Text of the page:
Robin William George Stephens - A few Bibs & Bobs

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Every once in a while, a few more bits of information about Robin William George Stephens float my way. The latest batch come from an odd assortment of sources.

MI5 - Bad Nenndorf & Robin W.G. Stephens
The MI5 website has had a bit of a facelift and they now include a whole page dedicated to the post-WWII CSDIC (Combined Services Detailed Interrogation Centre) at Bad Nenndorf and its Commandant Robin Stephens. They've clearly sifted through Stephens' court martial documents (National Archives) and distilled their version of the saga. It doesn't totally jive with Ian Cobain's book, Cruel Britannia and, as with Col A.P. Scotland and the London Cage, I wonder at their protestations of innocence.
MI5 still operates under strict rules for interviewing and questioning individuals. All MI5 staff are trained in the requirements of the Human Rights Act before they are deployed to operational posts, and the Service has rigorous procedures for ensuring that the law and the gove…

Double Agent CELERY - update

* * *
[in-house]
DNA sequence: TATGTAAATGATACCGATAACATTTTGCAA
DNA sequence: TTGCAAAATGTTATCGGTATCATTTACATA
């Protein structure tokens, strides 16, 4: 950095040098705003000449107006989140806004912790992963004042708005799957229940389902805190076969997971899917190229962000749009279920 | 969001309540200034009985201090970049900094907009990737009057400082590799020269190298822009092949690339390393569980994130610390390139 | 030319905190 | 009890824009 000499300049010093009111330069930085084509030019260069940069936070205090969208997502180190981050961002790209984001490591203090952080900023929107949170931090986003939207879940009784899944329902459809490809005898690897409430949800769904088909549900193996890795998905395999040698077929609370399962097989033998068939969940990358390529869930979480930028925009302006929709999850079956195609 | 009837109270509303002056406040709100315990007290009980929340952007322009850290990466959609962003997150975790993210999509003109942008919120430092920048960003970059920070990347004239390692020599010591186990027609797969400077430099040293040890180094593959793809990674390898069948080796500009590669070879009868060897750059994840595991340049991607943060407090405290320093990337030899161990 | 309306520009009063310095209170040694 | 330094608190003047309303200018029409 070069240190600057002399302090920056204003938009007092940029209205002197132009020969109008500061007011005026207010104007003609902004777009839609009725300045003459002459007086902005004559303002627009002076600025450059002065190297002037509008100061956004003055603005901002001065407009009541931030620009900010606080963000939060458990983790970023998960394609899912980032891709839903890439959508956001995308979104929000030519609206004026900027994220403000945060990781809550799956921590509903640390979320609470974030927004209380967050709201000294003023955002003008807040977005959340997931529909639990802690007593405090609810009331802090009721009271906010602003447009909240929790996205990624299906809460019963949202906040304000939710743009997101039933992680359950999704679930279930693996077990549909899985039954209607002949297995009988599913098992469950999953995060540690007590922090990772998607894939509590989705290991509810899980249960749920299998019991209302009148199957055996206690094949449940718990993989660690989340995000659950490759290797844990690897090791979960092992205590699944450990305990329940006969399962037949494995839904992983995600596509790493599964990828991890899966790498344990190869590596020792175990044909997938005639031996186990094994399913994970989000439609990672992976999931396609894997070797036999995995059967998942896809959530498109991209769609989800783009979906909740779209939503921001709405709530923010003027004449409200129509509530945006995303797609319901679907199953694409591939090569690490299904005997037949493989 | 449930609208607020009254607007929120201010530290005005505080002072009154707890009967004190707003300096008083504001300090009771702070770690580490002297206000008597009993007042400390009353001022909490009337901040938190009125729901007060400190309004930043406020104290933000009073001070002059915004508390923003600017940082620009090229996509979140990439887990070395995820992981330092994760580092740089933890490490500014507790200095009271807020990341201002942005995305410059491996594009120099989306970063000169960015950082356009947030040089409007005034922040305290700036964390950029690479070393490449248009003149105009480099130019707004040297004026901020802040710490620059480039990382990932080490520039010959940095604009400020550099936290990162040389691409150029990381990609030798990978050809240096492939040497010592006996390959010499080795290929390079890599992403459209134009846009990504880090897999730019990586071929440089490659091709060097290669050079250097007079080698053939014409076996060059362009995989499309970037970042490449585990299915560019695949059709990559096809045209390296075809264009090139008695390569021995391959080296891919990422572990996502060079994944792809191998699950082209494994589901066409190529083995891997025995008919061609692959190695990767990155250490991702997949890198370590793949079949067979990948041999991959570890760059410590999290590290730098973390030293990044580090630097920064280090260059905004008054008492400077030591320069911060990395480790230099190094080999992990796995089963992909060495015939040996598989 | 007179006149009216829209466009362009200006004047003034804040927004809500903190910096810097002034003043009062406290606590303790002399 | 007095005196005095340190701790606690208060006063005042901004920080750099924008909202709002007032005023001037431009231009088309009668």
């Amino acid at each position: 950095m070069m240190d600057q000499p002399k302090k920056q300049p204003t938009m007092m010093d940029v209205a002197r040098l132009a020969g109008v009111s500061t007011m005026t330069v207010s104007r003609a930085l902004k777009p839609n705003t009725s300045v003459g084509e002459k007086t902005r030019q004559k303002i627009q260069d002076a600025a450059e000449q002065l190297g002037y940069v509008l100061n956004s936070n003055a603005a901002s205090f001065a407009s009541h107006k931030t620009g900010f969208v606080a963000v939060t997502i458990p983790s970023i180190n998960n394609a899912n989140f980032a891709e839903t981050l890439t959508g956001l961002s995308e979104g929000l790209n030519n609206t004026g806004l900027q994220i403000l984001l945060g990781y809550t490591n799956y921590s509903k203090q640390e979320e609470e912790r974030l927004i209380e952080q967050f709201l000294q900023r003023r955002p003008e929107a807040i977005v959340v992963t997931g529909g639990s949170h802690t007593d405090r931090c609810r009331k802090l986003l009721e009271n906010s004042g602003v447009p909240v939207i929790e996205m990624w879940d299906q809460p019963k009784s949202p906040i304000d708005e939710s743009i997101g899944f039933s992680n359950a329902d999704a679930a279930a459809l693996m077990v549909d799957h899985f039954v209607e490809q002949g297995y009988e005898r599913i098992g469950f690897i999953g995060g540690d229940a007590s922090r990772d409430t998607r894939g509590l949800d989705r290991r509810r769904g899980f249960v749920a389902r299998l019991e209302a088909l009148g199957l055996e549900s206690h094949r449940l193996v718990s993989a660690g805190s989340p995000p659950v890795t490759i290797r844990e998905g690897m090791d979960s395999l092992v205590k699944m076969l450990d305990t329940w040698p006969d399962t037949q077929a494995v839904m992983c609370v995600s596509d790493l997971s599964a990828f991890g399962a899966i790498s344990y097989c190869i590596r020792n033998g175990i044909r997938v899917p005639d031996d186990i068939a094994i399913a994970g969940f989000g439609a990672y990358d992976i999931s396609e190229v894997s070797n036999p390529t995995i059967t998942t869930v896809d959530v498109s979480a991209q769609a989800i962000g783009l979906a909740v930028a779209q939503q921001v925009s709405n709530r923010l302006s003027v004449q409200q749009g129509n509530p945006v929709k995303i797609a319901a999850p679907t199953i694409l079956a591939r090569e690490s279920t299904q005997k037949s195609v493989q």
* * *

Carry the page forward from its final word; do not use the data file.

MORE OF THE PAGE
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At last! The copy of Double Agent Celery that I ordered in December has finally arrived! I am looking forward to reading it (review coming in the next few weeks).

In the meantime, there is a fascinating interview with author Carolinda Witt on the Conversations program on Australia's ABC Radio. You can listen to the interview here:

The daring and scandalous life of British double agent ‘Celery’


Walter Dicketts (CELERY) sounds like a fascinating character - a scoundrel, a rogue and a conman. Perfect training for his double agent mission. I'm interested to see how Carolinda deals with the tangle of stories between SNOW and CELERY.

There's also a three minute video clip on YouTube from the book launch.